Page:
ing in the ER," she says. "As an infec-
tious disease consultant who oftentimes
is called in cases of sepsis, I am often
one of the first people a patient sees."
Dr. Desruisseaux says, "She is an in-
credible physician. Her knowledge base
and warm approach with patients and
staff make her a blessing to have
success in each aspect of her life. She
is a loving mother, highly sought-after
physician, and top researcher in the
nate to have her as a colleague."
Medicine to volunteer in a hyperten-
sion clinic. "I fell in love with the
country. The people are so lovely and
so nice, and it was fulfilling for me; I
felt like I made a difference," she says.
"Here, we take our diagnostic tools
for granted--like MRIs and nuclear
medicine--and forget the art of taking
a patient's history. There, it was back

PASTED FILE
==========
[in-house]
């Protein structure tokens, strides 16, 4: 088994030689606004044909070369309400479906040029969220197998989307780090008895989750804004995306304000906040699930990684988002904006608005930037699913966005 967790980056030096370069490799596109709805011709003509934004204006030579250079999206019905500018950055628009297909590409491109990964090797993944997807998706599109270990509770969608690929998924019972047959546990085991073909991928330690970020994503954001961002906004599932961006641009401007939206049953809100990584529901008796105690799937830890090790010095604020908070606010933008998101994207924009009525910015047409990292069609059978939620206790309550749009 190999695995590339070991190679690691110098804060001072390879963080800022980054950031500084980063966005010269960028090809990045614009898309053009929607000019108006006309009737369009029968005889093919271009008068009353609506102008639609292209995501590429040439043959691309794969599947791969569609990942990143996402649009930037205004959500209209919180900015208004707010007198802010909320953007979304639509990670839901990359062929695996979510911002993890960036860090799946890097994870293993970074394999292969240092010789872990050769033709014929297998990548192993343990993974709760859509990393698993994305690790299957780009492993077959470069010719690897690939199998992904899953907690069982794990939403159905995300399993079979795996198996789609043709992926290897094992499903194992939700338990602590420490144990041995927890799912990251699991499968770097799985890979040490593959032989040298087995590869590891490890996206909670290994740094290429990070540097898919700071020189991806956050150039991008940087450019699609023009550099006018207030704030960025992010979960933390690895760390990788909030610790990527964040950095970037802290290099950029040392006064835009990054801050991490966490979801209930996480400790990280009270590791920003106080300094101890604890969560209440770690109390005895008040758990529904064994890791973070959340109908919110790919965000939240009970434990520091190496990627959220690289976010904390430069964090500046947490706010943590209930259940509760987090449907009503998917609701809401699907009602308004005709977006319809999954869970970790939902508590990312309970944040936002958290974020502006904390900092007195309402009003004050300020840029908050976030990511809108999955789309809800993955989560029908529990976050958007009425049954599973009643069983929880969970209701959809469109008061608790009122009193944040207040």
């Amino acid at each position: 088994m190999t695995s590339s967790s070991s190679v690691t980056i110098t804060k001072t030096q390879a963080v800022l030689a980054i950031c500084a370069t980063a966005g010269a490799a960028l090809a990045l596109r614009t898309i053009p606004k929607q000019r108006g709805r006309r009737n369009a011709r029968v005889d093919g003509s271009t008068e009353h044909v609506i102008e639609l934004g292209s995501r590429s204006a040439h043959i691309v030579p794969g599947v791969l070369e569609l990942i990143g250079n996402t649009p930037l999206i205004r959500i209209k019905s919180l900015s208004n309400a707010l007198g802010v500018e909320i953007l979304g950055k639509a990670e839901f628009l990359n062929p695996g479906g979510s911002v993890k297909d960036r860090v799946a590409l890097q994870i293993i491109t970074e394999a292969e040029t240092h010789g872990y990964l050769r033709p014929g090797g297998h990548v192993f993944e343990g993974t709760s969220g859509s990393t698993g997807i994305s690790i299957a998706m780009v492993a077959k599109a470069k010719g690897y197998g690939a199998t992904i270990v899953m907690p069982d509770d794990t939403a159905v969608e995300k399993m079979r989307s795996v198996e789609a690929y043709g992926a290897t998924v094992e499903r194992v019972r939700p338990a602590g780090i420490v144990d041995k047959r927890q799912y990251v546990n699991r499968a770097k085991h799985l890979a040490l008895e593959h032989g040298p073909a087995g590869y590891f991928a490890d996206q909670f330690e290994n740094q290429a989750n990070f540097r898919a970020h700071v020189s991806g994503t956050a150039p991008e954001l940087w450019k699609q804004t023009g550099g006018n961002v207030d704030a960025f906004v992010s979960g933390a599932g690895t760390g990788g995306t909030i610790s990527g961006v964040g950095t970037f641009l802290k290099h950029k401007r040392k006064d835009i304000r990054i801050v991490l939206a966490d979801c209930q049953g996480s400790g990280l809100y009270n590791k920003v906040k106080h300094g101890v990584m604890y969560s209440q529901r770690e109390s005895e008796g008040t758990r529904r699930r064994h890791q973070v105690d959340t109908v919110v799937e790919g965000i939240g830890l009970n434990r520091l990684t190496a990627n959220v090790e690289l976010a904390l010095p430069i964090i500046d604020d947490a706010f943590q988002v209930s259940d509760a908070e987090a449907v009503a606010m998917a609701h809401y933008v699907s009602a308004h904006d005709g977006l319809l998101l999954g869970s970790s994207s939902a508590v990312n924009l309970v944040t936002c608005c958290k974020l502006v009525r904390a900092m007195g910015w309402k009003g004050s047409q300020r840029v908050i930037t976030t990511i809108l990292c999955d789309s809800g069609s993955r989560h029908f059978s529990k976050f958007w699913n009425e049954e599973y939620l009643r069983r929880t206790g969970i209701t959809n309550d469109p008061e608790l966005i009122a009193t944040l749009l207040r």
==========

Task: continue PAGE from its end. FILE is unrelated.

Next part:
to basics, relying on the clinical skills
we first learned in medical school."
conditions in a low-income setting.
Mahalia is a rare combination."
In January 2010, she learned of the
deadly earthquake in Haiti, with esti-
mates of as many as 300,000 or more
lives lost and 1.5 million people dis-
placed. Her childhood home, where
she spent the first 12 years of her life,
was destroyed. An aunt was killed, as
well as a cousin and his young son.
her knowledge as a physician fluent in
Creole. "I felt so sick and helpless
watching the 24/7 news coverage," she
says. "After not having been back to
Haiti for 24 years, I felt a strong urge
to return and be part of a medical
pital in Port-au-Prince, treating patients
of all ages who were suffering from
broken bones, wound infections, or de-
hydration. After returning to New York,
she helped organize medical students to
gather medical supplies and nonperish-
able food for the people of Haiti.